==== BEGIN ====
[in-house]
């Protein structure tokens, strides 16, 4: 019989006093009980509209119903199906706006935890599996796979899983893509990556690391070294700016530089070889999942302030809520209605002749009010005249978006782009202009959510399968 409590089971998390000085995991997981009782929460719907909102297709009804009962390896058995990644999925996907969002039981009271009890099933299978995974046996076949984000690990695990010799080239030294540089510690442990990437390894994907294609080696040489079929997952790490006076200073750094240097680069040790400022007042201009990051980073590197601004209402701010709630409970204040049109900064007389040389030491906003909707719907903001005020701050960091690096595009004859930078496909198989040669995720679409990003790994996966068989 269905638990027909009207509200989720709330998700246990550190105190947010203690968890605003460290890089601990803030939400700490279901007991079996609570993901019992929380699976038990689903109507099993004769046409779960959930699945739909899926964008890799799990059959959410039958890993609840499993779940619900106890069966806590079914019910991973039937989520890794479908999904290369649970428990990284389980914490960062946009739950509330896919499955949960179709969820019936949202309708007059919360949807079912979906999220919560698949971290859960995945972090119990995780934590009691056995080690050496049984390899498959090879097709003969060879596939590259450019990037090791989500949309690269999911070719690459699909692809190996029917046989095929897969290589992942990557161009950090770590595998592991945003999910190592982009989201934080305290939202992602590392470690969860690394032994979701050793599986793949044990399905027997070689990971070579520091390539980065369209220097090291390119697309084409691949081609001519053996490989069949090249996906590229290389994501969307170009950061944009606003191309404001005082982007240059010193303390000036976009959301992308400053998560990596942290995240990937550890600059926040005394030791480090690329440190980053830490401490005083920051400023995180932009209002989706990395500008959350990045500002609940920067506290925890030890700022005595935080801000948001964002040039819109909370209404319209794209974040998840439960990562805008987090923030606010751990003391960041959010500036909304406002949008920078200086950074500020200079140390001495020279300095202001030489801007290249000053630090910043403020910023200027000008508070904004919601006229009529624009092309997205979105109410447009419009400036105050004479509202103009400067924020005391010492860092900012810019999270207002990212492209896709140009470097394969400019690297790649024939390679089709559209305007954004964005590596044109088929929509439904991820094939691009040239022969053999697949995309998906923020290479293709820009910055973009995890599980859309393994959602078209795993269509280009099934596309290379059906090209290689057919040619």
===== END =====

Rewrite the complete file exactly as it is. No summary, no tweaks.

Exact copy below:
[in-house]
């Protein structure tokens, strides 16, 4: 019989006093009980509209119903199906706006935890599996796979899983893509990556690391070294700016530089070889999942302030809520209605002749009010005249978006782009202009959510399968 409590089971998390000085995991997981009782929460719907909102297709009804009962390896058995990644999925996907969002039981009271009890099933299978995974046996076949984000690990695990010799080239030294540089510690442990990437390894994907294609080696040489079929997952790490006076200073750094240097680069040790400022007042201009990051980073590197601004209402701010709630409970204040049109900064007389040389030491906003909707719907903001005020701050960091690096595009004859930078496909198989040669995720679409990003790994996966068989 269905638990027909009207509200989720709330998700246990550190105190947010203690968890605003460290890089601990803030939400700490279901007991079996609570993901019992929380699976038990689903109507099993004769046409779960959930699945739909899926964008890799799990059959959410039958890993609840499993779940619900106890069966806590079914019910991973039937989520890794479908999904290369649970428990990284389980914490960062946009739950509330896919499955949960179709969820019936949202309708007059919360949807079912979906999220919560698949971290859960995945972090119990995780934590009691056995080690050496049984390899498959090879097709003969060879596939590259450019990037090791989500949309690269999911070719690459699909692809190996029917046989095929897969290589992942990557161009950090770590595998592991945003999910190592982009989201934080305290939202992602590392470690969860690394032994979701050793599986793949044990399905027997070689990971070579520091390539980065369209220097090291390119697309084409691949081609001519053996490989069949090249996906590229290389994501969307170009950061944009606003191309404001005082982007240059010193303390000036976009959301992308400053998560990596942290995240990937550890600059926040005394030791480090690329440190980053830490401490005083920051400023995180932009209002989706990395500008959350990045500002609940920067506290925890030890700022005595935080801000948001964002040039819109909370209404319209794209974040998840439960990562805008987090923030606010751990003391960041959010500036909304406002949008920078200086950074500020200079140390001495020279300095202001030489801007290249000053630090910043403020910023200027000008508070904004919601006229009529624009092309997205979105109410447009419009400036105050004479509202103009400067924020005391010492860092900012810019999270207002990212492209896709140009470097394969400019690297790649024939390679089709559209305007954004964005590596044109088929929509439904991820094939691009040239022969053999697949995309998906923020290479293709820009910055973009995890599980859309393994959602078209795993269509280009099934596309290379059906090209290689057919040619």